India’s social and economic weakness is becoming a major obstacle to the country’s greater status in Asia and elsewhere in the world. In addition, according to Indian observers, strategically, New Delhi  “is incapable of resisting the irreversible large-scale industrial and infrastructural advancement of Beijing via the Himalayas and the sea routes of South Asia, which are considered a traditional sphere of influence of India, and is thus forced to resort to a counter-balance strategy”. A major element of such a strategy is the closest possible rapprochement with America.

Meanwhile, China has irreversibly been drawn into a full-blown trade war with the United States, which in 2019 entered the phase of confrontation of financial systems and a ‘cold war’ in the sphere of new technologies. Given the situation, Beijing is less willing to hide its anger over an unrelenting, in its opinion, rapprochement between New Delhi and Washington. On June 7 Global Times, a branch of People’s Daily, an official newspaper of the Communist Party of China, warns India against being fooled by the Americans. The article also says that China will not concede “a single inch of territory” to India. In another publication of Global Times India’s readiness to join G7, whose expansion but without China was recently proclaimed by Donald Trump, is described as “a dangerous game”.

As it happens, “the ideal” foreign policy framework for India is to be an autonomous center of strength, which is cooperating with different competing poles simultaneously and maintaining a constructive balance of interests amid competition between leading powers. Meanwhile, for China, given a mounting confrontation with the United States, further constructive relations with India appear to be one of the most favorable scenarios in the conditions of the changing architecture of a world order after the corona crisis. History shows that «political willpower and readiness for compromise» can overcome even the most deep-rooted differences. In the long run, both countries should be realistic enough to understand that an alternative to normalization of bilateral relations is a new escalation of crisis.

Moscow is fully aware of the challenge of establishing a dialogue between so big, so ambitious and so different, in many respects, countries. Russia wants the world’s two most densely populated nations to search for solutions which would make their relations better and more effective, without jeopardizing the positive experience of cooperation they accumulated in previous years. It is essential to find a way between continuation of constructive effort in the absence of full consensus, on the one hand, and refusal to cooperate under the pretext of outstanding differences, on the other.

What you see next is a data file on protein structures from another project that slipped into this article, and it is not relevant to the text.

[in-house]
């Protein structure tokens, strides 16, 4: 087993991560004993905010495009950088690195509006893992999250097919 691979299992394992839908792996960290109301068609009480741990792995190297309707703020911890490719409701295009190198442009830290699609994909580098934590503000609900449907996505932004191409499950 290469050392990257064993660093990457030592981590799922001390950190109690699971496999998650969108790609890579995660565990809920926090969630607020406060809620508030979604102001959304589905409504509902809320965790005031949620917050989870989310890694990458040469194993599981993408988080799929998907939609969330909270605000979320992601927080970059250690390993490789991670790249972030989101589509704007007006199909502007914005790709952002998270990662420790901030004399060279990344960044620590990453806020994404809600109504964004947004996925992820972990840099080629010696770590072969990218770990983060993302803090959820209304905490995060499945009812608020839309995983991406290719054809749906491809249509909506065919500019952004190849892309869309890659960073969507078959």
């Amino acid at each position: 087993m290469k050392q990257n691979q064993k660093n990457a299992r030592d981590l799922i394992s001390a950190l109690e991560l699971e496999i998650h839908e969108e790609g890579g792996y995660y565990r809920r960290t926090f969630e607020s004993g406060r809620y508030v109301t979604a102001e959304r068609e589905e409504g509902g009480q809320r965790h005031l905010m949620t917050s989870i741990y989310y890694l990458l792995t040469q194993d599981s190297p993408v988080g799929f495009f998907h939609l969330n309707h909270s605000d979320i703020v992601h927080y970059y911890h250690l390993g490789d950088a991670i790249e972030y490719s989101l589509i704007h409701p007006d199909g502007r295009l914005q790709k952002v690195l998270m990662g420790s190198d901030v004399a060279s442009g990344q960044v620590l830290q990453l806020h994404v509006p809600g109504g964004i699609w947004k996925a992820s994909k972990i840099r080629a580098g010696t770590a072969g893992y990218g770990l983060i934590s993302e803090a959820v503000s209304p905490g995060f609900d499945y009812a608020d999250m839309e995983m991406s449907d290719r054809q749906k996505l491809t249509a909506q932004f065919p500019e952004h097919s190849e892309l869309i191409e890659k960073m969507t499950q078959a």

From our partner International Affairs

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The Unfolding Chinese Aggression against Taiwan

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The last few months have seen a heightened level of Chinese aggressive activity against Taiwan. Repeated incursions into its air and marine space, have become norm rather that rarity. There have been occasional pushbacks from the Taiwan military. The US administration too, has come up with nuanced statements, bordering on advise for the Chinese to behave rationally. The Chinese actions subsequently indicates its explicit contempt for whatever the Taiwan and the American governments are protesting about and there seems no reduction in the incessant Chinese movements aimed at challenging the sovereignty of Taiwan, politically and militarily.

So what actually is going through the minds of Xi Jinping’s People’s Liberation Army (PLA) leadership. Is China going to invade Taiwan militarily and brush aside whatever little opposition is coming across through the US. Why for a change, the Chinese aggression has suddenly become more open and emphatic against Taiwan? If it has already planned to take over Taiwan militarily and the US administration is merely making a public show of its commitment to Taiwan Relations Act, 1979. Most importantly, if and when something like this happens whether it could lead to a war between the US and China. And what will be the security implications in the region, for countries like Japan, India and smaller ASEAN nations.